Canada on Wednesday said it stands ready to take in Rohingya refugees, pledged significant aid and called for the prosecution of those behind human rights atrocities in Myanmar.
Foreign Minister Chrystia Freeland told a news conference the asylum offer did not exclude the possibility of the Rohingya returning home, as most have said they wish for.
But the current situation in Myanmar is not conducive to their safe return, she said.
About 700,000 members of the Rohingya Muslim minority fled to Bangladesh, where they stay in refugee camps, after Myanmar's military last August launched a military operation in Rakhine state.
The violence has left a trail of torched villages in its wake, with allegations of murder and rape at the hands of troops and vigilantes.
Myanmar has vehemently denied US and United Nations allegations of ethnic cleansing in the Buddhist-majority country.
"The Rohingya have a right to return to their homes. But the conditions for their return currently do not exist," Freeland said. "Persecution is still happening."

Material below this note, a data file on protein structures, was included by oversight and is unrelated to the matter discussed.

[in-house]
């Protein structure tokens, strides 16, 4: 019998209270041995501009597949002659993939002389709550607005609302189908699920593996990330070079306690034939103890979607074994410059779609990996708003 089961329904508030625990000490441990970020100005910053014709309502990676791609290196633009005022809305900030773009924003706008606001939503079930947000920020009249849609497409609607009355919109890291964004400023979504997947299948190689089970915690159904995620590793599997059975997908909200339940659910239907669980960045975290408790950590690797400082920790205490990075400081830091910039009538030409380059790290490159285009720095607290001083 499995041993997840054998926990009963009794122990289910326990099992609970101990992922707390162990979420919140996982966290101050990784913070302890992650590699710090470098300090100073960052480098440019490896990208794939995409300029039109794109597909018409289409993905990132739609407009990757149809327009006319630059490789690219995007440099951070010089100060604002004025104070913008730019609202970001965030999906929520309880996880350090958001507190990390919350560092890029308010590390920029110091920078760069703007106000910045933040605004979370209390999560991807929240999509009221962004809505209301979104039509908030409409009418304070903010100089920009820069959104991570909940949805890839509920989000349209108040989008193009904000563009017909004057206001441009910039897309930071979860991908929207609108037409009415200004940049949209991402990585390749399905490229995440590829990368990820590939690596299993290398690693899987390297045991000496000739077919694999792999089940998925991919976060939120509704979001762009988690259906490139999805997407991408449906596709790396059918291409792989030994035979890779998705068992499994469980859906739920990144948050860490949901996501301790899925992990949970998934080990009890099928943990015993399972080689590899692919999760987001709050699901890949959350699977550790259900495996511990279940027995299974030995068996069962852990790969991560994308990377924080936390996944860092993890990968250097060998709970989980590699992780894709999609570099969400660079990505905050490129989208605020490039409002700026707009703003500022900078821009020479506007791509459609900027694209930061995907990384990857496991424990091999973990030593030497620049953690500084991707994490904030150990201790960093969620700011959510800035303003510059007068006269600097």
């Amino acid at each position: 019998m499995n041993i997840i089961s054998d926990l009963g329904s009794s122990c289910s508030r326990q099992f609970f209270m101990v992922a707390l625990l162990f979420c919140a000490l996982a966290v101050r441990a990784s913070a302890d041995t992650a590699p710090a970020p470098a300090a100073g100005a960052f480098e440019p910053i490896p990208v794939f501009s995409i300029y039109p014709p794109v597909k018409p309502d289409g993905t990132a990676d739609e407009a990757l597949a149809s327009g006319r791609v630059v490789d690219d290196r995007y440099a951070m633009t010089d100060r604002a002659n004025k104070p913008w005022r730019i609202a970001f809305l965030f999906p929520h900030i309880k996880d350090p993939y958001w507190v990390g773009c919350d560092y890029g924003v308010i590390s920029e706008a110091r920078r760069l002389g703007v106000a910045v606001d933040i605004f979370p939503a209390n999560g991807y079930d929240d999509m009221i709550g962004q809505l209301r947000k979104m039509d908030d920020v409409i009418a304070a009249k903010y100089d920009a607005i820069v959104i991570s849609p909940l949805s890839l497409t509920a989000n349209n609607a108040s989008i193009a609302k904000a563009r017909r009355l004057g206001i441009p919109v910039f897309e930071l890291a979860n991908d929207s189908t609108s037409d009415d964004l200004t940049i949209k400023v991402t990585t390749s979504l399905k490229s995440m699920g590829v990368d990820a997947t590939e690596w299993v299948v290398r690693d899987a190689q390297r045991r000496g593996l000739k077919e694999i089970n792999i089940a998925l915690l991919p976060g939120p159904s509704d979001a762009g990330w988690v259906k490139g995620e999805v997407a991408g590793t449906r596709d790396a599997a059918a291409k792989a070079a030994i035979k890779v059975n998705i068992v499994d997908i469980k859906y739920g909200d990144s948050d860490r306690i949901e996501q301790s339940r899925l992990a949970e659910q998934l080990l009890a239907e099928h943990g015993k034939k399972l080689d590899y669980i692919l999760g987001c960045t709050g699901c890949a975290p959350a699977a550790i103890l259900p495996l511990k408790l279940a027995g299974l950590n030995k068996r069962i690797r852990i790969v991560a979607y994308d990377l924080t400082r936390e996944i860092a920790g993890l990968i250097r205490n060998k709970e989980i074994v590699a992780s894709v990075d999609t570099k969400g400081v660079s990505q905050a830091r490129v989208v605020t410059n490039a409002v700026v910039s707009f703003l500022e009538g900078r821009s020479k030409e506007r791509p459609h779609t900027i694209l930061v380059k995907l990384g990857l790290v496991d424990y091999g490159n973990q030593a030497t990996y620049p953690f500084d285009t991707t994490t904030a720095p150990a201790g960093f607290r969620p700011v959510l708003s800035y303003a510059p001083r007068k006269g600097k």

The minister declined to outline when or how many refugees might be taken in, saying it will be up to the UN refugee agency to coordinate the resettlement.
Flanked by International Development Minister Marie-Claude Bibeau, she said Canada will work with other countries and the UN to come up with a plan.
Myanmar and Bangladesh had agreed in November to begin repatriating Rohingya refugees to Myanmar but the process has stalled, with both sides blaming each other for the delays.
Freeland said Ottawa will also work with the International Criminal Court to make sure there are prosecutions of those responsible for rights abuses and violations in Myanmar, which she called "ethnic cleansing" and "crimes against humanity."
"It is important for the people responsible for this atrocity to understand that they will face justice, that the world community is watching... that there ultimately will be no place to hide," she said.
Canada's pledge of Can$300 million (US$233 million) in aid over three years is on top of the Can$45.9 million in emergency assistance already provided since the start of 2017.
According to a statement, it will go to improve living conditions for Rohingya refugees in camps and settlements, help mitigate the impact on their host Bangladesh and support other conflict-affected populations in Myanmar.
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